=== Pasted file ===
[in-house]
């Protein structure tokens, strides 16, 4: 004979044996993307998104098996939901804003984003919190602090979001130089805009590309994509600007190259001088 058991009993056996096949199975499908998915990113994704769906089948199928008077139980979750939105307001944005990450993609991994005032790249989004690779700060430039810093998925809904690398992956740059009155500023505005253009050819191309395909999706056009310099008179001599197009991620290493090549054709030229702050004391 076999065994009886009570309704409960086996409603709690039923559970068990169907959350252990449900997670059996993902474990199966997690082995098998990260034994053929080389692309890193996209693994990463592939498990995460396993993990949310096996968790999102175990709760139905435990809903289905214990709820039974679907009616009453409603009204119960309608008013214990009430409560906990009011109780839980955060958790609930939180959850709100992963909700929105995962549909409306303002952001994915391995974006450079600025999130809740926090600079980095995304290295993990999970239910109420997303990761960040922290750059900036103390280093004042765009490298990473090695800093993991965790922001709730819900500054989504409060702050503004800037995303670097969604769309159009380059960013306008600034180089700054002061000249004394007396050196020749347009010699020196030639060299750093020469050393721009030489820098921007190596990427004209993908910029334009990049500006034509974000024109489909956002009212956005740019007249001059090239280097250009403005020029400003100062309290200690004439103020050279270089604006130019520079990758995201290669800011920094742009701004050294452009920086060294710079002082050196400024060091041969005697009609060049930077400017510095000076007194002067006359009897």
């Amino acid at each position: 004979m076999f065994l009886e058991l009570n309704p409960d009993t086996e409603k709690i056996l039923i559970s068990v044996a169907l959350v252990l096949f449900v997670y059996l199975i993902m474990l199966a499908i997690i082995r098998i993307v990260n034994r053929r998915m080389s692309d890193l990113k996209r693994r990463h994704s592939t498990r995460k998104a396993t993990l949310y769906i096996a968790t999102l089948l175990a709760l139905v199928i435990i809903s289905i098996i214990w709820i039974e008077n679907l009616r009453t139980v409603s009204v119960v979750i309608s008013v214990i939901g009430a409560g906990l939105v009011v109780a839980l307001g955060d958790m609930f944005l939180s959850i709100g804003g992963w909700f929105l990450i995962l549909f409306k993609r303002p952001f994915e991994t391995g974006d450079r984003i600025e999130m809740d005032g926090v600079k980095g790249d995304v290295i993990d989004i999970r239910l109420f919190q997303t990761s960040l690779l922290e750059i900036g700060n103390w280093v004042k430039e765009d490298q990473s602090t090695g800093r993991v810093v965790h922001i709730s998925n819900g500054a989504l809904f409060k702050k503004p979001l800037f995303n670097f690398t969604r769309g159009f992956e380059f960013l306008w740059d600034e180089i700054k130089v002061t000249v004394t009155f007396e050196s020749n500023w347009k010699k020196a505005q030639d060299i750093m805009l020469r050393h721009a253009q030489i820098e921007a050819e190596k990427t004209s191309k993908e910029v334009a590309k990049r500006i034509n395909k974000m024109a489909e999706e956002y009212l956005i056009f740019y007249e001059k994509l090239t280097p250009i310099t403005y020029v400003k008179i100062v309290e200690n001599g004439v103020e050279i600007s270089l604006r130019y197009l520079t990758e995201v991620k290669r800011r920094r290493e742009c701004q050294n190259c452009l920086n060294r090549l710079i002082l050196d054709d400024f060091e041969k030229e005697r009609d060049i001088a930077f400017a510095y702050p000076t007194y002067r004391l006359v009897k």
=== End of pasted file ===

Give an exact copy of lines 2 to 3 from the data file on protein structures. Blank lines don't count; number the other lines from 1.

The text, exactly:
């Protein structure tokens, strides 16, 4: 004979044996993307998104098996939901804003984003919190602090979001130089805009590309994509600007190259001088 058991009993056996096949199975499908998915990113994704769906089948199928008077139980979750939105307001944005990450993609991994005032790249989004690779700060430039810093998925809904690398992956740059009155500023505005253009050819191309395909999706056009310099008179001599197009991620290493090549054709030229702050004391 076999065994009886009570309704409960086996409603709690039923559970068990169907959350252990449900997670059996993902474990199966997690082995098998990260034994053929080389692309890193996209693994990463592939498990995460396993993990949310096996968790999102175990709760139905435990809903289905214990709820039974679907009616009453409603009204119960309608008013214990009430409560906990009011109780839980955060958790609930939180959850709100992963909700929105995962549909409306303002952001994915391995974006450079600025999130809740926090600079980095995304290295993990999970239910109420997303990761960040922290750059900036103390280093004042765009490298990473090695800093993991965790922001709730819900500054989504409060702050503004800037995303670097969604769309159009380059960013306008600034180089700054002061000249004394007396050196020749347009010699020196030639060299750093020469050393721009030489820098921007190596990427004209993908910029334009990049500006034509974000024109489909956002009212956005740019007249001059090239280097250009403005020029400003100062309290200690004439103020050279270089604006130019520079990758995201290669800011920094742009701004050294452009920086060294710079002082050196400024060091041969005697009609060049930077400017510095000076007194002067006359009897």
């Amino acid at each position: 004979m076999f065994l009886e058991l009570n309704p409960d009993t086996e409603k709690i056996l039923i559970s068990v044996a169907l959350v252990l096949f449900v997670y059996l199975i993902m474990l199966a499908i997690i082995r098998i993307v990260n034994r053929r998915m080389s692309d890193l990113k996209r693994r990463h994704s592939t498990r995460k998104a396993t993990l949310y769906i096996a968790t999102l089948l175990a709760l139905v199928i435990i809903s289905i098996i214990w709820i039974e008077n679907l009616r009453t139980v409603s009204v119960v979750i309608s008013v214990i939901g009430a409560g906990l939105v009011v109780a839980l307001g955060d958790m609930f944005l939180s959850i709100g804003g992963w909700f929105l990450i995962l549909f409306k993609r303002p952001f994915e991994t391995g974006d450079r984003i600025e999130m809740d005032g926090v600079k980095g790249d995304v290295i993990d989004i999970r239910l109420f919190q997303t990761s960040l690779l922290e750059i900036g700060n103390w280093v004042k430039e765009d490298q990473s602090t090695g800093r993991v810093v965790h922001i709730s998925n819900g500054a989504l809904f409060k702050k503004p979001l800037f995303n670097f690398t969604r769309g159009f992956e380059f960013l306008w740059d600034e180089i700054k130089v002061t000249v004394t009155f007396e050196s020749n500023w347009k010699k020196a505005q030639d060299i750093m805009l020469r050393h721009a253009q030489i820098e921007a050819e190596k990427t004209s191309k993908e910029v334009a590309k990049r500006i034509n395909k974000m024109a489909e999706e956002y009212l956005i056009f740019y007249e001059k994509l090239t280097p250009i310099t403005y020029v400003k008179i100062v309290e200690n001599g004439v103020e050279i600007s270089l604006r130019y197009l520079t990758e995201v991620k290669r800011r920094r290493e742009c701004q050294n190259c452009l920086n060294r090549l710079i002082l050196d054709d400024f060091e041969k030229e005697r009609d060049i001088a930077f400017a510095y702050p000076t007194y002067r004391l006359v009897k």